From the archive of This American Life’s radio, a wonderful broadcast described as:
Five ways of mapping the world. One story about people who make maps the traditional way—by drawing things we can see. And other stories about people who map the world using smell, sound, touch, and taste. The world redrawn by the five senses.
Especially moving is the interview of Denis Wood who creates maps of Boylan Heights, Raleigh, North Carolina, his neighborhood: a traditional street locator map; a map of all the sewer and power lines under the earth’s surface; a map of how light falls on the ground through the leaves of trees; a map of where all the Halloween pumpkins are each year; and a map of all the graffiti in the neighborhood
- Pumpkins map, by Denis Wood
I couldn’t resist to make a partial transcript of the interview. Here it goes:
Denis Wood: I have a map of the pumpkins that were on the porches at Halloween.
Ira Glass: What does it tell you?
DW: That’s actually a very interesting map. I like to relate it to the map that shows the number of times each residence was mentioned in the Boyler Heights newsletter in the past 25 years
IG: You made a map of that?
DW: Yes, you take all the newsletters and you just note every address that appears in it.
Wether it appears as the name of a specific individual in the neighborhood or as address and you just do frequenties attached to each one of the residences. And the thing that strucked me about that map when I first did it was that some locations, some dwellings ... are frequently mentioned no matter whoever lives in them and I imagined that who were going to be movers and shakers in the neighborhood pick homes that are in important locations in the neighborhood are architecturally significant or historically significant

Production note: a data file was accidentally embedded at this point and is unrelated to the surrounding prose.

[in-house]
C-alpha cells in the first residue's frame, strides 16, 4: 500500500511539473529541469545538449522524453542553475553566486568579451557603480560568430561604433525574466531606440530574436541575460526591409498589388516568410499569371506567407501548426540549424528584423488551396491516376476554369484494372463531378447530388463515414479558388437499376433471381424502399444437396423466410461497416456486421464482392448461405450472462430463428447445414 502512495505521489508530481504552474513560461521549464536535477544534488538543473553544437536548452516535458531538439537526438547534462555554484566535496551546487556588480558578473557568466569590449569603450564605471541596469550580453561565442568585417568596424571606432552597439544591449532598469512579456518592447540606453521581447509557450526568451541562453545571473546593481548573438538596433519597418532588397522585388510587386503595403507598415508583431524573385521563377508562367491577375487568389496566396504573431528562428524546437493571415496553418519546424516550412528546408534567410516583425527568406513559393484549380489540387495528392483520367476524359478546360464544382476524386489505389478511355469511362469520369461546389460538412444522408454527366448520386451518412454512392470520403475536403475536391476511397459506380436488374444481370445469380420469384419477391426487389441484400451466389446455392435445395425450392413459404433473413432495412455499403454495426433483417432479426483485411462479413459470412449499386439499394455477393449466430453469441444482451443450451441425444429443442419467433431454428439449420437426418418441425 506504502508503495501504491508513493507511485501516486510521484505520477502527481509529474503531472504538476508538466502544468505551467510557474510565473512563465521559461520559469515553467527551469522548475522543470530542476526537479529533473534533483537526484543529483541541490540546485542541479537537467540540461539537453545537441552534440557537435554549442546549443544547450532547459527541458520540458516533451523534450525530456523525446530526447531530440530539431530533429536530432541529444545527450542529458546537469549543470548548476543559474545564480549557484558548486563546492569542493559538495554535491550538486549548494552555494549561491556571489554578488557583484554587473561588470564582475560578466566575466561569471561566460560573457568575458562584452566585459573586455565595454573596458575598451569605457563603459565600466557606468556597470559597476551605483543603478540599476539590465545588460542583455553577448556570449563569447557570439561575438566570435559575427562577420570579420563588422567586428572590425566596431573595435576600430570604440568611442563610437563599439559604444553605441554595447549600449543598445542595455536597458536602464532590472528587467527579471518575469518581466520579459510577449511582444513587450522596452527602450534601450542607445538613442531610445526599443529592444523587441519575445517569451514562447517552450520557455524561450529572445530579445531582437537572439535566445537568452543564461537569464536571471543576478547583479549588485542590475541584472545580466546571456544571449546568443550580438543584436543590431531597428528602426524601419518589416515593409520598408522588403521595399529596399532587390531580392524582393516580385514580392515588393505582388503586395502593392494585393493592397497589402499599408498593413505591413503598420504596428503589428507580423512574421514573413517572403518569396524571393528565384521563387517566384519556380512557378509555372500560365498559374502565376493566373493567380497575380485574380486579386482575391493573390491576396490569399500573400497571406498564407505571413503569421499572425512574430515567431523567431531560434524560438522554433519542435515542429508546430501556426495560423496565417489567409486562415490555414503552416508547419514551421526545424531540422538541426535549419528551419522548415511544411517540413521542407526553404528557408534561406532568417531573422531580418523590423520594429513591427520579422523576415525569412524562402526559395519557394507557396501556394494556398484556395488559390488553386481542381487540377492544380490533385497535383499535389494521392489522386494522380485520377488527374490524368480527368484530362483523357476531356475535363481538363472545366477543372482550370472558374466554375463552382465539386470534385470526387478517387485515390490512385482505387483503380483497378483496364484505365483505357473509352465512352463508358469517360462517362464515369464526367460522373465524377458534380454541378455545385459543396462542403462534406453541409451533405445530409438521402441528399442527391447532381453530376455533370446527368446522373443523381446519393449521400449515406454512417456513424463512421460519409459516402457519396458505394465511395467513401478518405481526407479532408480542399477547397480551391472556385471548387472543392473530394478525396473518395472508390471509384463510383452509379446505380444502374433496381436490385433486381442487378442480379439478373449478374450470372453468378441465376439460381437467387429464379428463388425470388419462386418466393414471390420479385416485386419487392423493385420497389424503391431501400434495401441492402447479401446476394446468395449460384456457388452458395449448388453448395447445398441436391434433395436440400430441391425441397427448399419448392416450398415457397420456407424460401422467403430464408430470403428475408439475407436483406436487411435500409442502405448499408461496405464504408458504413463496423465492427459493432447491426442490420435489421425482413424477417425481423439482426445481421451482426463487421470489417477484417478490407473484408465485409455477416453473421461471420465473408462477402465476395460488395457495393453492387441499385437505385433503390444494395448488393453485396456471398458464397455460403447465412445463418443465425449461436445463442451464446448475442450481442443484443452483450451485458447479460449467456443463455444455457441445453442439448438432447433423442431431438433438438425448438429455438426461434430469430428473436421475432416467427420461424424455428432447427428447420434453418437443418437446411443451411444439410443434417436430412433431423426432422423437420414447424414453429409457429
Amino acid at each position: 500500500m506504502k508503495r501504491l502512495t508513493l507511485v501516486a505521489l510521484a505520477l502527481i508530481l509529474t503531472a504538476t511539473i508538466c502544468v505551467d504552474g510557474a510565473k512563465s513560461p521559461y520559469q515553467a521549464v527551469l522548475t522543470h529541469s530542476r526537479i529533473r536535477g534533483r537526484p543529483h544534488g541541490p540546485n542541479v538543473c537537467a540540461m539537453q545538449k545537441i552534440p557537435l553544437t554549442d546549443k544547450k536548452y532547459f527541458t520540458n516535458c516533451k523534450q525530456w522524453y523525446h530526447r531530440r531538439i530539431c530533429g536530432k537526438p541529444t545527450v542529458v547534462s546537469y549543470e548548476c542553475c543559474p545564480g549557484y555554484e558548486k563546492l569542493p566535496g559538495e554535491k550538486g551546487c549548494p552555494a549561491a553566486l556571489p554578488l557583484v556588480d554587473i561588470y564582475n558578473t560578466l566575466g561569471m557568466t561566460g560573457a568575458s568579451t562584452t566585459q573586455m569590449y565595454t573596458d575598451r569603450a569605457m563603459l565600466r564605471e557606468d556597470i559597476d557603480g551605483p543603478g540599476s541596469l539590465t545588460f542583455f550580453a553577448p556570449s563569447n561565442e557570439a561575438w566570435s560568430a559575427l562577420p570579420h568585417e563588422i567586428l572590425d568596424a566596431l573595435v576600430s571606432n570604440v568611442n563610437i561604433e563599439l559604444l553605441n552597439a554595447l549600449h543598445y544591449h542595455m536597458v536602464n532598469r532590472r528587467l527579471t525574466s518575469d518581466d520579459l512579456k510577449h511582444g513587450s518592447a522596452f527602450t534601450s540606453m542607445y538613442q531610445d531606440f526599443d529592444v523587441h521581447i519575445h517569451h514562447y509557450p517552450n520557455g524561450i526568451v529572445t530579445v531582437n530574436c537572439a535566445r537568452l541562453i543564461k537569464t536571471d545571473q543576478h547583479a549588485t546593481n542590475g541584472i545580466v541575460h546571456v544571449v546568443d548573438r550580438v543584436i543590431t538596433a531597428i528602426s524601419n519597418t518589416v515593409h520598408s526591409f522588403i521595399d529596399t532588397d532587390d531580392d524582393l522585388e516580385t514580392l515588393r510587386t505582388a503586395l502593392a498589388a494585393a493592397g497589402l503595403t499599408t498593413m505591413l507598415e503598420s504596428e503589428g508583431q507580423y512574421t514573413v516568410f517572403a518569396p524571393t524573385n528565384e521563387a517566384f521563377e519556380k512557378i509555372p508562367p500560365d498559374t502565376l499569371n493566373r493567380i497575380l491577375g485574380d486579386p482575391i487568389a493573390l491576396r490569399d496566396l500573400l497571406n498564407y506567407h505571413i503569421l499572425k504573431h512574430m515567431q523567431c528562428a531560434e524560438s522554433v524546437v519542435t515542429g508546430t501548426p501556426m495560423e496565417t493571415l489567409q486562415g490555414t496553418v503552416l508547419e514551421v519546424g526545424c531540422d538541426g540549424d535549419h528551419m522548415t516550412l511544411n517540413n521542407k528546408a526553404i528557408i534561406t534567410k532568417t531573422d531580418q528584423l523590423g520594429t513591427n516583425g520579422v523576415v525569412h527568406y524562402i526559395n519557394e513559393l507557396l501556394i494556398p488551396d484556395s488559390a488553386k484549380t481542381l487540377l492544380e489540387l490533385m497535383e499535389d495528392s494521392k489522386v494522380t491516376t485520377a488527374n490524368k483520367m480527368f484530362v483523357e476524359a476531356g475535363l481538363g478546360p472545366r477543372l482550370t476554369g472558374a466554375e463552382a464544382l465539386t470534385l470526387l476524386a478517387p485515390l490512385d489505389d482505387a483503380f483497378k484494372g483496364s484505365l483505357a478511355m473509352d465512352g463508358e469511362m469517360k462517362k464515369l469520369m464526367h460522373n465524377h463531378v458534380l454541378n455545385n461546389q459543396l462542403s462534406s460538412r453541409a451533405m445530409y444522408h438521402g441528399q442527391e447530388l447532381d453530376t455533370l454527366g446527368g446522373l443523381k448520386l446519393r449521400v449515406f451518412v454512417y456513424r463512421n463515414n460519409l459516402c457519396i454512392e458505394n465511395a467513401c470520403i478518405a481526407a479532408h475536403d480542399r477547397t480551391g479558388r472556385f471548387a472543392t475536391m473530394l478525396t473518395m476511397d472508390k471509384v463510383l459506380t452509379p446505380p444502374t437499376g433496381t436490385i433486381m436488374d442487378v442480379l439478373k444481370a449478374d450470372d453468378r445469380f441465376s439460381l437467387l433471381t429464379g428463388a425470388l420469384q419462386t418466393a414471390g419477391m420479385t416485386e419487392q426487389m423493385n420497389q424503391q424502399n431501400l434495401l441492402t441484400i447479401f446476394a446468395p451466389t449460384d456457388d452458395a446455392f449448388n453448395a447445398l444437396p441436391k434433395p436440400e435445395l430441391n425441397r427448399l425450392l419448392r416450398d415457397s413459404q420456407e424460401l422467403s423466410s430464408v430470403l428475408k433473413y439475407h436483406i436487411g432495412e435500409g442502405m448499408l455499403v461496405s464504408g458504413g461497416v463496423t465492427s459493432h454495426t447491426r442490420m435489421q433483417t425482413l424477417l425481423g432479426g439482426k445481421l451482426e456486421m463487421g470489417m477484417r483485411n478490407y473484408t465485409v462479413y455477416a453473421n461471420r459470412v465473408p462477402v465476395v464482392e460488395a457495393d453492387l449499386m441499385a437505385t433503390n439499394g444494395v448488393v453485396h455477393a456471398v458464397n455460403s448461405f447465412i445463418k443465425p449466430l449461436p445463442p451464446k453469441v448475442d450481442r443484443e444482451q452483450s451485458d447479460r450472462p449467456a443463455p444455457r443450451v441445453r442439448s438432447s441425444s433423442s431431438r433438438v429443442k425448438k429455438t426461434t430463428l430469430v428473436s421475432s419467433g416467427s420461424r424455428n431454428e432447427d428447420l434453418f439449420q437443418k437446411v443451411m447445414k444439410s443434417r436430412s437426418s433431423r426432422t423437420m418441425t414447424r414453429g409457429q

IG: They have just got more money
DW: Believe me, money is what’s behind both the pumpkin map and that map.
IG: As you told me this, I was thinking where are the pumpkins? Where is the greatest proliferation of orange pumpkins.
DW: Oh that’s not what the map was. I photographed the pumpkins face and then I printed them black on black so you see the eyes and the mouths of the pumpkins on the black background
IG: So the map of the pumpkins is a map where there are just little eyes and pumpkins mouths floating by the houses which have them
DW: They are just floating on the black background just like the traffic lights were floating...And the map of the traffic signs is just traffic signs, there are no streets or anything. On the map of the streets there are just streets, on the map of the trees there are just trees. And what you do when you go through these maps is you begin to build up even though it is never said a kind of structural knowledge that you take away as a kind of resonance of that neighborhood. You know the idea that we have to have the pumpkins drawn against the streets only makes sense when you don’t have any other images. As soon as you have other images, you say oh my... look look look where these pumpkins are, they are just exactly where, and I here answer your question, exactly where people are mentioned all the time in the newsletter And if you go away to the edges of the neighborhood where people aren’t mentioned in the newsletter My good they don’t have pumpkins on their porches
IG: So the people mentioned in the newsletter they tend to be people in the bigger homes
DW: Yes, they do.
DW: [I made maps of] patterns of leaf light in the neighborhood light coming through the leaves of the trees in summer time
IG: What does that tell you?
DW: They are what it is to live in the neighborhood. the neighborhood is experienced as a clutch of patterns of light and sound and smell and tastes and communication with others
DW: But I guess, what I am pushing for here is selecting subject for cartographic display that are other than these that are typical
IG: it almost sounds like you are trying to create a ... novel
DW: I am
IG: but with pure symbols of map
DW: yeah. why not?
note: I found the link to the broadcast on the excellent Perrygeo weblog